Pink Politics and Planned Parenthood

Planned Parenthood, an organization that has faced decades of opposition ranging from incendiary language to incendiary bombs and bullets, has been disowned by one of its former allies in women’s health, the Susan G. Komen Foundation. Founder Nancy Brinker seems to think that it’s out of bounds to question the role of politics in this decision…

Planned Parenthood had received about $700,000 annually from Komen to provide poor women with breast cancer screening, education and access to affordable mammograms…

“The scurrilous accusations being hurled at this organization are profoundly hurtful to so many of us,” said Brinker, who founded the group following her sister’s death in 1980 of breast cancer. “More importantly, they are a dangerous distraction from the work that still remains to be done in ridding the world of breast cancer.”

But philanthropy experts said it will be difficult for Komen to convince people it wasn’t playing politics.

Wow. Try going to work with a police escort and a safety plan for bomb threats if you want hurtful. Try hearing in the press that your organization is dumped because of a trumped-up investigation if you want scurrilous. Komen’s bad publicity is self-inflicted. Planned Parenthood didn’t ask to be publicly disowned as untrustworthy by an organization that till now has been second only to ‘Jerry’s Kids’ in tugging America’s heartstrings.

A Mother Jones article lists the exceptions Susan G. Komen Foundation makes to its new rule against funding organizations under investigation. Apparently the Foundation is using selective enforcement.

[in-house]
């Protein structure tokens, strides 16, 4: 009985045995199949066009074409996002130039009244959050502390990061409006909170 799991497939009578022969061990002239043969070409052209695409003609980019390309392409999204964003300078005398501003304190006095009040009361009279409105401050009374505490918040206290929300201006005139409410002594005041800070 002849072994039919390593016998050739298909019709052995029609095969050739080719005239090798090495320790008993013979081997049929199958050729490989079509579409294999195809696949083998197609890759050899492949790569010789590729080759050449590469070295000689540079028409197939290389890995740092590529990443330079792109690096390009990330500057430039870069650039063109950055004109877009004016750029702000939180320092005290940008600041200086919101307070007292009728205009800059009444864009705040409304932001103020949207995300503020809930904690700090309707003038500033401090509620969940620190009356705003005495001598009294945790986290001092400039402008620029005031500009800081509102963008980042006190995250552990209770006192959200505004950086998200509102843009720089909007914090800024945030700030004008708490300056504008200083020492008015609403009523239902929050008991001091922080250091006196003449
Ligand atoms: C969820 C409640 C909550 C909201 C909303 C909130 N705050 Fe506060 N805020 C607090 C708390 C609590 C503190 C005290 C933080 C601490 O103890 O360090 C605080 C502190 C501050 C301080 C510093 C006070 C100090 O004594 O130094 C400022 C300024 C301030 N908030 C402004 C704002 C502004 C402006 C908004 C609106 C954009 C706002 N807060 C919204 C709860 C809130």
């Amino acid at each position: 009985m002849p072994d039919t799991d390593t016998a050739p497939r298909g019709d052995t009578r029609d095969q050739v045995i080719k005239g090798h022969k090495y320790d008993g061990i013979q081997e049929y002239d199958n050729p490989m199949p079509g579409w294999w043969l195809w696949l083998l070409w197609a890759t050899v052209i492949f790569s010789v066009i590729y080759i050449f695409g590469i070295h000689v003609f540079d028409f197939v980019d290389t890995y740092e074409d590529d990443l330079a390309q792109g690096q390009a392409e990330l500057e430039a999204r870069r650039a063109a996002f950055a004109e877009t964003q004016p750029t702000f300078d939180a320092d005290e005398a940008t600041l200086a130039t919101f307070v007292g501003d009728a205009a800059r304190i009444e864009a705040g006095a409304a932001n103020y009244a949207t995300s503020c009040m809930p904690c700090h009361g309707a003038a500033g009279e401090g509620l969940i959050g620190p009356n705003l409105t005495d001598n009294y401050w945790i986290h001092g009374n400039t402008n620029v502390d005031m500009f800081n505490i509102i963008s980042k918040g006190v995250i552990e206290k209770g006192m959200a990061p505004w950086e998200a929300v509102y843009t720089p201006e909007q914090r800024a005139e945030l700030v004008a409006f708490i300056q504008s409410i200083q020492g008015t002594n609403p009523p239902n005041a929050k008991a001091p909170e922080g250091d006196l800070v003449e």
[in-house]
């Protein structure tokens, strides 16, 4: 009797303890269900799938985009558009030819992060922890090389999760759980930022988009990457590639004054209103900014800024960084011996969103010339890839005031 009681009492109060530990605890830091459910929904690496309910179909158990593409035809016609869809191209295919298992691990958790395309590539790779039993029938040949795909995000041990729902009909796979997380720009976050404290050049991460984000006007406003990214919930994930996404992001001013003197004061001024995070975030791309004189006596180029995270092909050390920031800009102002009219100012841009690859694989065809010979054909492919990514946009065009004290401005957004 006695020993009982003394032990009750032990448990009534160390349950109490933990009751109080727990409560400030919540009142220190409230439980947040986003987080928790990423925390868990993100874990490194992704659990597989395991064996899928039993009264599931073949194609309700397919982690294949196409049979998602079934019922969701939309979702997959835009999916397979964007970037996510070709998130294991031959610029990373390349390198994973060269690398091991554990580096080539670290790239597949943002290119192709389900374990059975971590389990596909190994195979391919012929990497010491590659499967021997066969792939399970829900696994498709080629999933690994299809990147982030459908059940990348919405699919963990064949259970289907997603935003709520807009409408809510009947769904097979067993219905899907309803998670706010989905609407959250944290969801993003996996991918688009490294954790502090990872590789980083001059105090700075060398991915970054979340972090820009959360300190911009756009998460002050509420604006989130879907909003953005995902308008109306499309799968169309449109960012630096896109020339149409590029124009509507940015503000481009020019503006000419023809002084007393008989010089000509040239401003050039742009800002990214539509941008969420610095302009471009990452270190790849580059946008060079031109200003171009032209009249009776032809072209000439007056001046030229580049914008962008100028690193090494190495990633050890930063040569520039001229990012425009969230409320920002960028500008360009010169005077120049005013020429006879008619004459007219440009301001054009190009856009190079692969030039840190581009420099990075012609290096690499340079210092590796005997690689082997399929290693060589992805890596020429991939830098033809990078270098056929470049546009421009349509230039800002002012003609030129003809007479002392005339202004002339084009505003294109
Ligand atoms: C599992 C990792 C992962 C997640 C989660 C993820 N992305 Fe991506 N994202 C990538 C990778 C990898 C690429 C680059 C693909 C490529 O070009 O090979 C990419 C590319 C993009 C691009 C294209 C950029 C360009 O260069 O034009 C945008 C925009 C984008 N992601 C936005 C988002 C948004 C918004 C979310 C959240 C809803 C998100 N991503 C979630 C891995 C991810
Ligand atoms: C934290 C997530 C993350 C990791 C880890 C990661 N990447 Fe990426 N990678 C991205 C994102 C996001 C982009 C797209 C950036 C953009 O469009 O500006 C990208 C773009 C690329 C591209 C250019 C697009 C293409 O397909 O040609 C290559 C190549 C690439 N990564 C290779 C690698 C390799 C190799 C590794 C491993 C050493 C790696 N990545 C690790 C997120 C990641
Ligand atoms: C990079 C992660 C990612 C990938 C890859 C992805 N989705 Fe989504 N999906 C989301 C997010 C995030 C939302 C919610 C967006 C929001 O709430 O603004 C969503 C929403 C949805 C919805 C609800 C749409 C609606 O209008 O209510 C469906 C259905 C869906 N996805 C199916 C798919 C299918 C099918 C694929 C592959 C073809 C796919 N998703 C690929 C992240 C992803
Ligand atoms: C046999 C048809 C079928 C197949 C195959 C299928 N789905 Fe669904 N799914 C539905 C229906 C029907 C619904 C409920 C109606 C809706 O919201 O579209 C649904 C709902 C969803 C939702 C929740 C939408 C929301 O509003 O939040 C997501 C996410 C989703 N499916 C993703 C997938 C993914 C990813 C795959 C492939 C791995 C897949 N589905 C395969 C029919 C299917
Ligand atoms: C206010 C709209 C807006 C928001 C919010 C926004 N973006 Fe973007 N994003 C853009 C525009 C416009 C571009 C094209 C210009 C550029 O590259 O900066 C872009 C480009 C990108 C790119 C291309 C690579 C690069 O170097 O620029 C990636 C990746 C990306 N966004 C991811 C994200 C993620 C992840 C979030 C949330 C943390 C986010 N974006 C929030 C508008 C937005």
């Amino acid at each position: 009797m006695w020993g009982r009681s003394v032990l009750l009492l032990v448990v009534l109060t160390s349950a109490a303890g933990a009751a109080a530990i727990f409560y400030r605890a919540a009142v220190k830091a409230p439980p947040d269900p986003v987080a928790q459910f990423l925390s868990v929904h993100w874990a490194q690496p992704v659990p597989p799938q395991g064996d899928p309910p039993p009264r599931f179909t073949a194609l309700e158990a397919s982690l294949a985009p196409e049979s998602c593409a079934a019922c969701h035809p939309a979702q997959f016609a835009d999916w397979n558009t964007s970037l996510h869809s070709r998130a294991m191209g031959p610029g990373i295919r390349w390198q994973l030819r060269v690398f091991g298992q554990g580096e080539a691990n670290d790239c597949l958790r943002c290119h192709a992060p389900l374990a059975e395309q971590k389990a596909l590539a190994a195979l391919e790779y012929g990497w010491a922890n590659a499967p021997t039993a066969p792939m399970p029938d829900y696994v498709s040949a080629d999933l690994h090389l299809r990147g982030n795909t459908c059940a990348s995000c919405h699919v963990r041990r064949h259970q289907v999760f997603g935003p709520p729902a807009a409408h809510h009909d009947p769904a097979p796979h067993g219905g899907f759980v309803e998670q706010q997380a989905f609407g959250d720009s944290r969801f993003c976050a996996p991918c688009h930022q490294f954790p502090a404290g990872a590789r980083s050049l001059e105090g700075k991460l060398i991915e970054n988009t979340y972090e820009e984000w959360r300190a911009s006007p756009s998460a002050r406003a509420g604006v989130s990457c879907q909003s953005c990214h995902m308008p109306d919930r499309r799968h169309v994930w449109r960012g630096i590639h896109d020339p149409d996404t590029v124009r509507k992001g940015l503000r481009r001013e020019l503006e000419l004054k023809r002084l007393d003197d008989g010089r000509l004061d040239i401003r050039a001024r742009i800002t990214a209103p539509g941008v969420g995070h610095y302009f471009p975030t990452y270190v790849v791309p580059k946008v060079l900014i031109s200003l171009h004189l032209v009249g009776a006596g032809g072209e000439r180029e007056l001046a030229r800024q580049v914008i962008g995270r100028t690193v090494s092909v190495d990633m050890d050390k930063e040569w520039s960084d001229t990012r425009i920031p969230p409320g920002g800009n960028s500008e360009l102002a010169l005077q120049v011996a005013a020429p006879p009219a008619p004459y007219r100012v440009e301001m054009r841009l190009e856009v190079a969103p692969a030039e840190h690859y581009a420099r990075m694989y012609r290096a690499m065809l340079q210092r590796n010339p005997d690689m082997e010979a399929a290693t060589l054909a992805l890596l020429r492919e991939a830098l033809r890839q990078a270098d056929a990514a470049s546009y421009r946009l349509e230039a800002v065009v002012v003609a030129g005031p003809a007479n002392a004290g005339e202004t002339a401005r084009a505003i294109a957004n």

Jen, a commenter on the article, posted this link to a blogger, dinoiafamily, who describes her own recent battle with breast cancer and the humiliation of being pink-washed…

I spent a good portion of the last year mortified about the type of cancer I had. I received a pink basket in the hospital (for my original surgery) filled with pink, plastic items that included a poem and a “tiddy” bear. I was supposed to be cheered up by the poem, as it was about another woman and how she received a fabulous new set of breasts. I was also supposed to be thrilled by the junk in the basket. Instead I was mortified. A gift basket of organic fruit would be one thing (and, yes, we did receive those and loved them), but this was just beyond painful. Rubbing the pink-washing in my face once again. The basket just reminded me that because I had this recent blip, I was supposed to become a member of another club. Well, no, thank you.